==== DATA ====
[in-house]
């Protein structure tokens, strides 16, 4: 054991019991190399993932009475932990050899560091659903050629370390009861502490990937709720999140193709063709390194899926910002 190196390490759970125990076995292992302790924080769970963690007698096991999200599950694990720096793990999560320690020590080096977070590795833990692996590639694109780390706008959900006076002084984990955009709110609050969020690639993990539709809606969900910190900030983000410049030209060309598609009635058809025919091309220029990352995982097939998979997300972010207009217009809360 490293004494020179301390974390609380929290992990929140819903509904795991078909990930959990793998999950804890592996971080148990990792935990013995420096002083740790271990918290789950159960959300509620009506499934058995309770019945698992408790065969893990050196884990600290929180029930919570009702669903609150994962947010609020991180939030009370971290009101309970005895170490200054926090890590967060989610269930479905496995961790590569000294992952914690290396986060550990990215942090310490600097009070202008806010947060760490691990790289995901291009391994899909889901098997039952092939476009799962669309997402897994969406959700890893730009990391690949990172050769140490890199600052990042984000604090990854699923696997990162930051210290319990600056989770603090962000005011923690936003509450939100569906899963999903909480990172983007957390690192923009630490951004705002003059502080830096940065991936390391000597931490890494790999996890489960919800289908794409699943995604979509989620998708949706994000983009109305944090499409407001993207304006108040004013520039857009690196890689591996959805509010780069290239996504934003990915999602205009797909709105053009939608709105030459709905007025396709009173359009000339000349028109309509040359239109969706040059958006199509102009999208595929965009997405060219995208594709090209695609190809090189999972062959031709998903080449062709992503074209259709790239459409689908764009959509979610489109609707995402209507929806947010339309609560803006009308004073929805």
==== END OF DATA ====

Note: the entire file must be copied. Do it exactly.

[in-house]
């Protein structure tokens, strides 16, 4: 054991019991190399993932009475932990050899560091659903050629370390009861502490990937709720999140193709063709390194899926910002 190196390490759970125990076995292992302790924080769970963690007698096991999200599950694990720096793990999560320690020590080096977070590795833990692996590639694109780390706008959900006076002084984990955009709110609050969020690639993990539709809606969900910190900030983000410049030209060309598609009635058809025919091309220029990352995982097939998979997300972010207009217009809360 490293004494020179301390974390609380929290992990929140819903509904795991078909990930959990793998999950804890592996971080148990990792935990013995420096002083740790271990918290789950159960959300509620009506499934058995309770019945698992408790065969893990050196884990600290929180029930919570009702669903609150994962947010609020991180939030009370971290009101309970005895170490200054926090890590967060989610269930479905496995961790590569000294992952914690290396986060550990990215942090310490600097009070202008806010947060760490691990790289995901291009391994899909889901098997039952092939476009799962669309997402897994969406959700890893730009990391690949990172050769140490890199600052990042984000604090990854699923696997990162930051210290319990600056989770603090962000005011923690936003509450939100569906899963999903909480990172983007957390690192923009630490951004705002003059502080830096940065991936390391000597931490890494790999996890489960919800289908794409699943995604979509989620998708949706994000983009109305944090499409407001993207304006108040004013520039857009690196890689591996959805509010780069290239996504934003990915999602205009797909709105053009939608709105030459709905007025396709009173359009000339000349028109309509040359239109969706040059958006199509102009999208595929965009997405060219995208594709090209695609190809090189999972062959031709998903080449062709992503074209259709790239459409689908764009959509979610489109609707995402209507929806947010339309609560803006009308004073929805």